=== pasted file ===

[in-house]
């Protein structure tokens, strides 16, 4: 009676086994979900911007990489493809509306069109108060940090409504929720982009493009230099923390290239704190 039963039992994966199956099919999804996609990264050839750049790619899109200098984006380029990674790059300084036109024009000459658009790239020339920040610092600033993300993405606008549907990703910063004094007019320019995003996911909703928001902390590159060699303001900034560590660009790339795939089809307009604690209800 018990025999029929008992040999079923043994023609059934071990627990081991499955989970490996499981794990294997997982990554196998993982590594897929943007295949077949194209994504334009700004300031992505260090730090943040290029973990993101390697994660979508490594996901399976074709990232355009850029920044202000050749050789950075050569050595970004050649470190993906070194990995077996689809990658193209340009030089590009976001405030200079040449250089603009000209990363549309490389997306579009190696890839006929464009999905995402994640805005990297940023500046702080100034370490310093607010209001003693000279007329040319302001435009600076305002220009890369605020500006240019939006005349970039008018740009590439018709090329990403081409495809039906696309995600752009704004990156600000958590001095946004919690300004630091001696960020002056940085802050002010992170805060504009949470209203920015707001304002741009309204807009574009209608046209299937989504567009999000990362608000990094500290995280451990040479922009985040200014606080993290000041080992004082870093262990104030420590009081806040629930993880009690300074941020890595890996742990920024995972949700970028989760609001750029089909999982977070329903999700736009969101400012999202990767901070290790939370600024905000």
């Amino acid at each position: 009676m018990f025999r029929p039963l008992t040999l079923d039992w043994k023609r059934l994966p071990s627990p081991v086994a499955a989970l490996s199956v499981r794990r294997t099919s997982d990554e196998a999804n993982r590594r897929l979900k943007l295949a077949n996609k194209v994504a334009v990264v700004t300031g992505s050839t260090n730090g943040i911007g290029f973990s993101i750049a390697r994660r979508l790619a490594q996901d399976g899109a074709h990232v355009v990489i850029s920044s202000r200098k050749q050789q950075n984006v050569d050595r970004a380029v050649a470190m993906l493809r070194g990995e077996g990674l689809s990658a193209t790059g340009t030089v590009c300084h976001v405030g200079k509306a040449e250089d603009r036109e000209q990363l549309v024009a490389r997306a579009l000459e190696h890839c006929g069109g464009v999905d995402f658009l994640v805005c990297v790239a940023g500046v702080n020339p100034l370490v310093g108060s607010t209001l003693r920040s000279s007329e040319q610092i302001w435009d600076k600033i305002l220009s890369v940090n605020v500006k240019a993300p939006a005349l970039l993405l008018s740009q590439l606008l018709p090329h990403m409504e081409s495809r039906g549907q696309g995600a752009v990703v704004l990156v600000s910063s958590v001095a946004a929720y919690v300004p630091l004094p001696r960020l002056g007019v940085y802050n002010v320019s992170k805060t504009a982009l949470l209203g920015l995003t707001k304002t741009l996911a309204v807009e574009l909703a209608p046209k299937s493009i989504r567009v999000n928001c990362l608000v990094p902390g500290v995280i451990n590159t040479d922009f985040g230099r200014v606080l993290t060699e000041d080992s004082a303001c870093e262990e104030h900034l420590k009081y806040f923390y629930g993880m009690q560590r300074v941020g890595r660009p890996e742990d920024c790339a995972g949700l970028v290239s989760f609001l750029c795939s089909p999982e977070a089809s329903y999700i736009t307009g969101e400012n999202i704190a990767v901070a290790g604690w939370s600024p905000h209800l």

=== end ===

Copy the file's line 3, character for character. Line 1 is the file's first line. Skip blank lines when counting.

């Amino acid at each position: 009676m018990f025999r029929p039963l008992t040999l079923d039992w043994k023609r059934l994966p071990s627990p081991v086994a499955a989970l490996s199956v499981r794990r294997t099919s997982d990554e196998a999804n993982r590594r897929l979900k943007l295949a077949n996609k194209v994504a334009v990264v700004t300031g992505s050839t260090n730090g943040i911007g290029f973990s993101i750049a390697r994660r979508l790619a490594q996901d399976g899109a074709h990232v355009v990489i850029s920044s202000r200098k050749q050789q950075n984006v050569d050595r970004a380029v050649a470190m993906l493809r070194g990995e077996g990674l689809s990658a193209t790059g340009t030089v590009c300084h976001v405030g200079k509306a040449e250089d603009r036109e000209q990363l549309v024009a490389r997306a579009l000459e190696h890839c006929g069109g464009v999905d995402f658009l994640v805005c990297v790239a940023g500046v702080n020339p100034l370490v310093g108060s607010t209001l003693r920040s000279s007329e040319q610092i302001w435009d600076k600033i305002l220009s890369v940090n605020v500006k240019a993300p939006a005349l970039l993405l008018s740009q590439l606008l018709p090329h990403m409504e081409s495809r039906g549907q696309g995600a752009v990703v704004l990156v600000s910063s958590v001095a946004a929720y919690v300004p630091l004094p001696r960020l002056g007019v940085y802050n002010v320019s992170k805060t504009a982009l949470l209203g920015l995003t707001k304002t741009l996911a309204v807009e574009l909703a209608p046209k299937s493009i989504r567009v999000n928001c990362l608000v990094p902390g500290v995280i451990n590159t040479d922009f985040g230099r200014v606080l993290t060699e000041d080992s004082a303001c870093e262990e104030h900034l420590k009081y806040f923390y629930g993880m009690q560590r300074v941020g890595r660009p890996e742990d920024c790339a995972g949700l970028v290239s989760f609001l750029c795939s089909p999982e977070a089809s329903y999700i736009t307009g969101e400012n999202i704190a990767v901070a290790g604690w939370s600024p905000h209800l």